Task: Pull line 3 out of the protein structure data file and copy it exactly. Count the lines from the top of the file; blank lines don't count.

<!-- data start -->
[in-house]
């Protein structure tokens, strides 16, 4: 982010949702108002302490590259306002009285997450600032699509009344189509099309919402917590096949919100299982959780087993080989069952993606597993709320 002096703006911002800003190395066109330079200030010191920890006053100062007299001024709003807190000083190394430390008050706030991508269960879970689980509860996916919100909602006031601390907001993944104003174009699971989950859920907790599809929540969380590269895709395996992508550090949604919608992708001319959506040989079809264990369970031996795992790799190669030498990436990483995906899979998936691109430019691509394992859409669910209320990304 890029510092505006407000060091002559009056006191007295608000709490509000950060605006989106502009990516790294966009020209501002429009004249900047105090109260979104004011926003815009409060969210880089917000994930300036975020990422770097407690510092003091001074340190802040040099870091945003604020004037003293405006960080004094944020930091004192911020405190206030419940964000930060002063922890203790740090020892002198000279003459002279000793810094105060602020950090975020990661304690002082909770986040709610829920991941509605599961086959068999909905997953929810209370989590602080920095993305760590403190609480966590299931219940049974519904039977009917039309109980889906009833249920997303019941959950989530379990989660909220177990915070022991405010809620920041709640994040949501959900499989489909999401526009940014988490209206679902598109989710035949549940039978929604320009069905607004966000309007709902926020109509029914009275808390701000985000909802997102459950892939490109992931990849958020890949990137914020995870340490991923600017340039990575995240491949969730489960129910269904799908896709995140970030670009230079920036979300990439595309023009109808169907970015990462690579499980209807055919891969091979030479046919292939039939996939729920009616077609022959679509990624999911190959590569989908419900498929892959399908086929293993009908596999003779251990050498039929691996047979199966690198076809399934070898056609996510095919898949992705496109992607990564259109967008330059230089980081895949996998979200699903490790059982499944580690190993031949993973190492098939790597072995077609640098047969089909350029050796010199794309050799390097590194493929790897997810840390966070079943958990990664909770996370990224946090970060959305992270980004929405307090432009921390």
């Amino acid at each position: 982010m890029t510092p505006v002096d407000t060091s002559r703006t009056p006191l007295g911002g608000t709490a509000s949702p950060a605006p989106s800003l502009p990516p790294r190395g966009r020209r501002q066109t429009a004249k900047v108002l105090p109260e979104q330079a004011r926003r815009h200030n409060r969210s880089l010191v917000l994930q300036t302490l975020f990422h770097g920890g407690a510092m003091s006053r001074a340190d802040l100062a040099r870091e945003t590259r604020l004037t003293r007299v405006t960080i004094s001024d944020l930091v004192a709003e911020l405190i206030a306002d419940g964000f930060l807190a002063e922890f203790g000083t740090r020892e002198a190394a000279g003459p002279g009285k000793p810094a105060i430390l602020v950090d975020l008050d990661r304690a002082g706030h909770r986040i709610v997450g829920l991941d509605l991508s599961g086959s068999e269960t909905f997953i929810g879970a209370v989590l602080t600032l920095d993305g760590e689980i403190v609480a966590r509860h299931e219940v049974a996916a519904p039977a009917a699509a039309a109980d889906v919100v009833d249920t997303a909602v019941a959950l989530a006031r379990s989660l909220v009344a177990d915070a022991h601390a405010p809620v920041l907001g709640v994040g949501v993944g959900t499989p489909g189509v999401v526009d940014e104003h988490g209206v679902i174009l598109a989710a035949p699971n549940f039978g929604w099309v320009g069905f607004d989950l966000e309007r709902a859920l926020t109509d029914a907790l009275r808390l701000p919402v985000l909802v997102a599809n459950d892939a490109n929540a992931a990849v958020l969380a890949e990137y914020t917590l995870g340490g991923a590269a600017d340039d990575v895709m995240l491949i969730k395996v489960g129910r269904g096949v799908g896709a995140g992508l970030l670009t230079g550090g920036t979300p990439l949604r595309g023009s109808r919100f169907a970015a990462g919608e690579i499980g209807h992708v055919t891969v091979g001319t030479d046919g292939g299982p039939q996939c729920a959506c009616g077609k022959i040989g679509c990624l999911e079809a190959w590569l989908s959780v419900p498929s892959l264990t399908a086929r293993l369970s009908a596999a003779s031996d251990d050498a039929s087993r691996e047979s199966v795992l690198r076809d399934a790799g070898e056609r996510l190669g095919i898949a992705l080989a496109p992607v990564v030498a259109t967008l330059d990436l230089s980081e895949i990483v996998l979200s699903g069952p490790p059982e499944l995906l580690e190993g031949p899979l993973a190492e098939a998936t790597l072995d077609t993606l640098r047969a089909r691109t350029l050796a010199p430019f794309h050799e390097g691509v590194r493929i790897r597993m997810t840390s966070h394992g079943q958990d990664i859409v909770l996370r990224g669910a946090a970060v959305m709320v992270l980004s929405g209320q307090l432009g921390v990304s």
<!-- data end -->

């Amino acid at each position: 982010m890029t510092p505006v002096d407000t060091s002559r703006t009056p006191l007295g911002g608000t709490a509000s949702p950060a605006p989106s800003l502009p990516p790294r190395g966009r020209r501002q066109t429009a004249k900047v108002l105090p109260e979104q330079a004011r926003r815009h200030n409060r969210s880089l010191v917000l994930q300036t302490l975020f990422h770097g920890g407690a510092m003091s006053r001074a340190d802040l100062a040099r870091e945003t590259r604020l004037t003293r007299v405006t960080i004094s001024d944020l930091v004192a709003e911020l405190i206030a306002d419940g964000f930060l807190a002063e922890f203790g000083t740090r020892e002198a190394a000279g003459p002279g009285k000793p810094a105060i430390l602020v950090d975020l008050d990661r304690a002082g706030h909770r986040i709610v997450g829920l991941d509605l991508s599961g086959s068999e269960t909905f997953i929810g879970a209370v989590l602080t600032l920095d993305g760590e689980i403190v609480a966590r509860h299931e219940v049974a996916a519904p039977a009917a699509a039309a109980d889906v919100v009833d249920t997303a909602v019941a959950l989530a006031r379990s989660l909220v009344a177990d915070a022991h601390a405010p809620v920041l907001g709640v994040g949501v993944g959900t499989p489909g189509v999401v526009d940014e104003h988490g209206v679902i174009l598109a989710a035949p699971n549940f039978g929604w099309v320009g069905f607004d989950l966000e309007r709902a859920l926020t109509d029914a907790l009275r808390l701000p919402v985000l909802v997102a599809n459950d892939a490109n929540a992931a990849v958020l969380a890949e990137y914020t917590l995870g340490g991923a590269a600017d340039d990575v895709m995240l491949i969730k395996v489960g129910r269904g096949v799908g896709a995140g992508l970030l670009t230079g550090g920036t979300p990439l949604r595309g023009s109808r919100f169907a970015a990462g919608e690579i499980g209807h992708v055919t891969v091979g001319t030479d046919g292939g299982p039939q996939c729920a959506c009616g077609k022959i040989g679509c990624l999911e079809a190959w590569l989908s959780v419900p498929s892959l264990t399908a086929r293993l369970s009908a596999a003779s031996d251990d050498a039929s087993r691996e047979s199966v795992l690198r076809d399934a790799g070898e056609r996510l190669g095919i898949a992705l080989a496109p992607v990564v030498a259109t967008l330059d990436l230089s980081e895949i990483v996998l979200s699903g069952p490790p059982e499944l995906l580690e190993g031949p899979l993973a190492e098939a998936t790597l072995d077609t993606l640098r047969a089909r691109t350029l050796a010199p430019f794309h050799e390097g691509v590194r493929i790897r597993m997810t840390s966070h394992g079943q958990d990664i859409v909770l996370r990224g669910a946090a970060v959305m709320v992270l980004s929405g209320q307090l432009g921390v990304s």